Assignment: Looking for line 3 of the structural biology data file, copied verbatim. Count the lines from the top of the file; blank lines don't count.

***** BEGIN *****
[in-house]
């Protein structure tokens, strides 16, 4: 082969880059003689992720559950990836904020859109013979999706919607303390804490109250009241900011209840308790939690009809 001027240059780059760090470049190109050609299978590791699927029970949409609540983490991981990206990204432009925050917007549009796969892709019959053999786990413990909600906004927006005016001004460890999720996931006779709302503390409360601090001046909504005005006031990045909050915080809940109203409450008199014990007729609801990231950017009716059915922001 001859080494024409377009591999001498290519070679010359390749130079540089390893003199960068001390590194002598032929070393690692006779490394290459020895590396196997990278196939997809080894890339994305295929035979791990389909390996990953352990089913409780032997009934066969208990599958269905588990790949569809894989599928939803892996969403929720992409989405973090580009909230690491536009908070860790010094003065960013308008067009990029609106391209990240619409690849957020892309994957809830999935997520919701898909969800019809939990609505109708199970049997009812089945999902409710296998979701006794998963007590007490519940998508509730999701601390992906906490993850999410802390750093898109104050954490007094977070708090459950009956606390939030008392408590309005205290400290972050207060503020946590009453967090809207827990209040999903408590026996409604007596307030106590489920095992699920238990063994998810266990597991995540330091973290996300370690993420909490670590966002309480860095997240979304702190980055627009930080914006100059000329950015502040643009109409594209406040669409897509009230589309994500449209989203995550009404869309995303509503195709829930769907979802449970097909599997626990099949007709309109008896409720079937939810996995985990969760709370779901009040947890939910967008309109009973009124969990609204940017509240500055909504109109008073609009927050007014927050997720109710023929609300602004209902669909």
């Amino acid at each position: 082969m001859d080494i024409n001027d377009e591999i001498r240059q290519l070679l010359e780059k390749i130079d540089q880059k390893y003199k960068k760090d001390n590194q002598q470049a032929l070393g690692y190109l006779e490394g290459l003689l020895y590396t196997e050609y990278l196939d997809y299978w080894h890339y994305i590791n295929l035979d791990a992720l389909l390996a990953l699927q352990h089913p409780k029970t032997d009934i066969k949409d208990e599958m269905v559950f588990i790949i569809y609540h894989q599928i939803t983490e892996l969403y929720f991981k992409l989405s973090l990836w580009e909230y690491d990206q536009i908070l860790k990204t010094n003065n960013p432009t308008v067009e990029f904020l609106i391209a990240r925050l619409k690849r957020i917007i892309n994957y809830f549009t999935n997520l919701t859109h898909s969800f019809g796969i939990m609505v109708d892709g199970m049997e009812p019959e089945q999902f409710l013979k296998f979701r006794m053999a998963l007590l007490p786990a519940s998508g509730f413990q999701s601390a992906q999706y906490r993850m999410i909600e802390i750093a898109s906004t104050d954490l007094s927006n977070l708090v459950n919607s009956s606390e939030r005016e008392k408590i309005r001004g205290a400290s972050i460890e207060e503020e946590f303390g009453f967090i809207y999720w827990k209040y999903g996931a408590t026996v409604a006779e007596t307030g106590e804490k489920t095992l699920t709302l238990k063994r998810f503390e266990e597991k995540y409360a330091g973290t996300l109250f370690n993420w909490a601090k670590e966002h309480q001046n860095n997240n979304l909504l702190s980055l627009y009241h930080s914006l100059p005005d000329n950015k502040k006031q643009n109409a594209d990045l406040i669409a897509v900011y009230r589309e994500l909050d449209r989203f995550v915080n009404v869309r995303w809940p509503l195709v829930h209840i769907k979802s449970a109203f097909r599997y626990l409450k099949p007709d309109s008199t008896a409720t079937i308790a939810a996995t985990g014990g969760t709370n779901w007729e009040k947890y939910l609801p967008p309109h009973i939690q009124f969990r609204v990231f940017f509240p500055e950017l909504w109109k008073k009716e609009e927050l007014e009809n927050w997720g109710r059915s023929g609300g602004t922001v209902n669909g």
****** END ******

């Amino acid at each position: 082969m001859d080494i024409n001027d377009e591999i001498r240059q290519l070679l010359e780059k390749i130079d540089q880059k390893y003199k960068k760090d001390n590194q002598q470049a032929l070393g690692y190109l006779e490394g290459l003689l020895y590396t196997e050609y990278l196939d997809y299978w080894h890339y994305i590791n295929l035979d791990a992720l389909l390996a990953l699927q352990h089913p409780k029970t032997d009934i066969k949409d208990e599958m269905v559950f588990i790949i569809y609540h894989q599928i939803t983490e892996l969403y929720f991981k992409l989405s973090l990836w580009e909230y690491d990206q536009i908070l860790k990204t010094n003065n960013p432009t308008v067009e990029f904020l609106i391209a990240r925050l619409k690849r957020i917007i892309n994957y809830f549009t999935n997520l919701t859109h898909s969800f019809g796969i939990m609505v109708d892709g199970m049997e009812p019959e089945q999902f409710l013979k296998f979701r006794m053999a998963l007590l007490p786990a519940s998508g509730f413990q999701s601390a992906q999706y906490r993850m999410i909600e802390i750093a898109s906004t104050d954490l007094s927006n977070l708090v459950n919607s009956s606390e939030r005016e008392k408590i309005r001004g205290a400290s972050i460890e207060e503020e946590f303390g009453f967090i809207y999720w827990k209040y999903g996931a408590t026996v409604a006779e007596t307030g106590e804490k489920t095992l699920t709302l238990k063994r998810f503390e266990e597991k995540y409360a330091g973290t996300l109250f370690n993420w909490a601090k670590e966002h309480q001046n860095n997240n979304l909504l702190s980055l627009y009241h930080s914006l100059p005005d000329n950015k502040k006031q643009n109409a594209d990045l406040i669409a897509v900011y009230r589309e994500l909050d449209r989203f995550v915080n009404v869309r995303w809940p509503l195709v829930h209840i769907k979802s449970a109203f097909r599997y626990l409450k099949p007709d309109s008199t008896a409720t079937i308790a939810a996995t985990g014990g969760t709370n779901w007729e009040k947890y939910l609801p967008p309109h009973i939690q009124f969990r609204v990231f940017f509240p500055e950017l909504w109109k008073k009716e609009e927050l007014e009809n927050w997720g109710r059915s023929g609300g602004t922001v209902n669909g």